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UK and Australia agree broad terms of trade deal

UK and Australia agree broad terms of trade deal
Business
The broad terms of a trade deal between the UK and Australia have been agreed, the BBC understands, with a formal announcement expected on Tuesday.

UK Prime Minister Boris Johnson and Australian PM Scott Morrison agreed the deal over dinner at Downing Street.

This is the first trade deal to be negotiated from scratch since the UK left the EU.

It is seen as an important step towards the UK joining a wider Asia Pacific free-trade agreement.

The UK government has signed over the past year, but they have been rollovers of those the UK already had as part of the EU.

The new trade deal is expected to give UK and Australian food producers and other businesses easier access to each other s markets - an ambition perhaps alluded to by the meal served up to the pair on Monday evening - Welsh lamb and Scottish smoked salmon, washed down with Australian wine.

The UK government says membership of the Comprehensive and Progressive Agreement for Trans-Pacific Partnership (CPTPP) could provide British farmers with huge opportunities.

However, there have been concerns in the farming community about the UK compromising on its food standards, as well as tensions in government between the Environment Secretary, George Eustice, and the Trade Secretary, Liz Truss.

media caption We don t have enough beef to flood the UK market

UK farmers also have concerns there will be no meaningful safeguards in place to stop farmers being undercut by cheap imports.

Farmers in Australia are allowed to use some hormone growth promoters, pesticides, and feed additives that are banned in the UK.

According to the National Farmers Union (NFU), Australian farmers are able to produce beef at a lower cost of production, and could undercut farmers in the UK.

Scotland had raised worries about the farming industry being overwhelmed if the market was flooded with lower standard goods.

With the two leaders in the same room, sitting at the same dinner table, the UK trade agreement with Australia is now tangible. Both prime ministers can draw on the significance of striking the first deal after the UK has left the EU.

Australian farmers have essentially been locked out of the UK market for almost 50 years - finding it nearly impossible to navigate Brussels restrictions, tariffs and quotas. The president of the Australian National Farmers Federation said it had been very difficult to break into the UK because it was "way too expensive and way too far".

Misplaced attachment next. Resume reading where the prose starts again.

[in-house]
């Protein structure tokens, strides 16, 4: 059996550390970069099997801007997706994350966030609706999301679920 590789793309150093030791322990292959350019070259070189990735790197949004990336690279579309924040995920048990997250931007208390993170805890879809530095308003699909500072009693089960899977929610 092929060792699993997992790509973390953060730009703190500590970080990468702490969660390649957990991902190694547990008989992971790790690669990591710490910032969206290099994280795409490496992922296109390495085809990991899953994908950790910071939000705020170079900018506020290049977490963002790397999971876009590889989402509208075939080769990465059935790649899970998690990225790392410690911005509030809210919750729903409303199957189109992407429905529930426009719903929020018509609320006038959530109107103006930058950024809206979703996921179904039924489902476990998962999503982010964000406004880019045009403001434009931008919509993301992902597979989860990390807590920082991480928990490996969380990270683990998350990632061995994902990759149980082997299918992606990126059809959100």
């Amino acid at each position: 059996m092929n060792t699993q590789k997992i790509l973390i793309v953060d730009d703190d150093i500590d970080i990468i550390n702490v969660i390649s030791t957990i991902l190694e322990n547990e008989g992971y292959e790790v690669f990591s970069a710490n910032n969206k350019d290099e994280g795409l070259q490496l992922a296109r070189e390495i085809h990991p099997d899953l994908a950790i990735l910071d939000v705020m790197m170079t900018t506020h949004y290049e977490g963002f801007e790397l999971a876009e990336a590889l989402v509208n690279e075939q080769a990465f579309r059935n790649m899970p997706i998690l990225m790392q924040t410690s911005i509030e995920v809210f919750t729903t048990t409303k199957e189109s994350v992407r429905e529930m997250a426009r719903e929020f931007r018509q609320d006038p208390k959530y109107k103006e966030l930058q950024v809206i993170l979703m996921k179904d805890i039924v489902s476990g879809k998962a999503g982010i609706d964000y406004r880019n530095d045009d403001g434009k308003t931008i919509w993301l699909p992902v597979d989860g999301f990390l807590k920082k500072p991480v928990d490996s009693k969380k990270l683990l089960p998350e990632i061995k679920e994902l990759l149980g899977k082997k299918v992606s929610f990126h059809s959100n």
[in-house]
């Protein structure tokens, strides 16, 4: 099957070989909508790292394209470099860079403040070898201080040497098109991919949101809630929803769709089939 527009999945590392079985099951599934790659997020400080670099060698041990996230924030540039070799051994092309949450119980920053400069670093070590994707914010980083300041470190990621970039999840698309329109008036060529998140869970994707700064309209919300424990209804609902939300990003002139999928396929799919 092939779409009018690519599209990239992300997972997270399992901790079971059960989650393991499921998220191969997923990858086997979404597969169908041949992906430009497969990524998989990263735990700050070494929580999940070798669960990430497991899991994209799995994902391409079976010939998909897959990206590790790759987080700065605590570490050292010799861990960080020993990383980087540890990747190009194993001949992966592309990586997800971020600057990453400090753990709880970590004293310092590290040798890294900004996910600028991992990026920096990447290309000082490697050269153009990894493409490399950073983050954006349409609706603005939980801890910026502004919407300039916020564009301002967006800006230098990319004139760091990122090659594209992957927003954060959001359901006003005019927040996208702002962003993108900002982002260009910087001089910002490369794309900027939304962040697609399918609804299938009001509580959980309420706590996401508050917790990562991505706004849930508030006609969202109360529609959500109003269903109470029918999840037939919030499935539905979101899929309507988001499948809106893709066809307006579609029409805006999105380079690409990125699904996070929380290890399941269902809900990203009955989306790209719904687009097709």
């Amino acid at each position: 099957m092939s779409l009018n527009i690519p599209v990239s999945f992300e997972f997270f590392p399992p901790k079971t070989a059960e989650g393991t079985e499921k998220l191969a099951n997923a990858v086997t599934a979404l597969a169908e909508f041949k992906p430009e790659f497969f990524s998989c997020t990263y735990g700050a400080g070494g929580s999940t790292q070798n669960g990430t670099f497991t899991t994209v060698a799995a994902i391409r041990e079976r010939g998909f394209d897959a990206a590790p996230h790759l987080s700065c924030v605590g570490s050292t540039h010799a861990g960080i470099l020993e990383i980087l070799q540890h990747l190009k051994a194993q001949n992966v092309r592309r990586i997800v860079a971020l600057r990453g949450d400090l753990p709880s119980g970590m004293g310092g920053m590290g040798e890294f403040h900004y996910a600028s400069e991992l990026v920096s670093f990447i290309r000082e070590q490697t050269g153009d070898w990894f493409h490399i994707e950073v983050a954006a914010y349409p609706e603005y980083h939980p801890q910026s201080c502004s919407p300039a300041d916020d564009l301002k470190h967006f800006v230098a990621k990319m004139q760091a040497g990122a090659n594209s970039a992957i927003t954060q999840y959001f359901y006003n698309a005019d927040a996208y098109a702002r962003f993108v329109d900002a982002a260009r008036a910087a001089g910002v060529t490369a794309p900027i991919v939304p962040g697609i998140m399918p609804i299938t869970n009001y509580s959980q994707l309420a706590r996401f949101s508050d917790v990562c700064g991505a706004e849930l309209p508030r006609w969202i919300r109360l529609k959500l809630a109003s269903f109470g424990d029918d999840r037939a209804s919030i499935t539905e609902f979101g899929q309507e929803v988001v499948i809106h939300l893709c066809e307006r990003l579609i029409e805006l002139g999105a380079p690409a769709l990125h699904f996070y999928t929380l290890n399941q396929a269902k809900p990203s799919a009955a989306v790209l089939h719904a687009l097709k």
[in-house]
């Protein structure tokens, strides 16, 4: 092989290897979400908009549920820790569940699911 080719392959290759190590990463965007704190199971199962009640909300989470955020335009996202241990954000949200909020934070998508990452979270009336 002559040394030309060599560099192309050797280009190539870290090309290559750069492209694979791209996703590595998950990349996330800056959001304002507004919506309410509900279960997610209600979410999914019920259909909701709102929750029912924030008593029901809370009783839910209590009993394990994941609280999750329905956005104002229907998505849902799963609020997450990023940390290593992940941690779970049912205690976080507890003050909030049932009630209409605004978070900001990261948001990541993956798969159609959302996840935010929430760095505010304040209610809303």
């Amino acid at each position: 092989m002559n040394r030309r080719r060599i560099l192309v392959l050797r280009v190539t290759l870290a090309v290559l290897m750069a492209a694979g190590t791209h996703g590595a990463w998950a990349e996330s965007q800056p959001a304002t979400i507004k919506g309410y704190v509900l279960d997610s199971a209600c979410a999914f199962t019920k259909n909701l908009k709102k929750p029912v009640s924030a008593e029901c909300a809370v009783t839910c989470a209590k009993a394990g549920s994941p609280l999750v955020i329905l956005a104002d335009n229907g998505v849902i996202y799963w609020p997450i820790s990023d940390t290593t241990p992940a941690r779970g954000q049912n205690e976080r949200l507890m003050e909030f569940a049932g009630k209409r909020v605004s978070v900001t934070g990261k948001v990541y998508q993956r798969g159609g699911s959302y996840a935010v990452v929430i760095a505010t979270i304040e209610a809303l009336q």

But with tariffs and quotas likely to be removed within 15 years - a detail expected in the agreement - it opens up a much-coveted area for the Australian agricultural industry.

On any given day this would be huge news, but it s even more significant now as Aussie farmers look to diversify due to the increased tensions between Canberra and Beijing. In the past year, China has slapped tariffs and restrictions on everything from Australian beef, barley and wine, to rock lobster and coal.

UK farmers have big concerns. They see the potential importation of cheap Australian produce at lower standards on an industrial scale as a real threat to their livelihoods. They ve been assured that safeguards will be in place but we have yet to hear what these are exactly.

The Department for International Trade has previously said any deal with Australia would include protections for the agriculture industry and not compromise the UK s high standards.

Trade Secretary Liz Truss defended plans for a deal with Australia last month, telling MPs: "We will make sure in all the deals we do that British farming thrives."

In 2019-20, trade in goods and services between Australia and the UK was valued at £20.1bn.

Metals, wine and machines have formed the biggest goods exports from Australia to the UK, while Australia s main UK imports are cars, medicines and alcoholic drinks.

Trade in meat between the two countries is small, with 0.15% of all Australian beef exports going to the UK and 14% of sheep meat imports to the UK coming from Australia.
Read more on bbc.com
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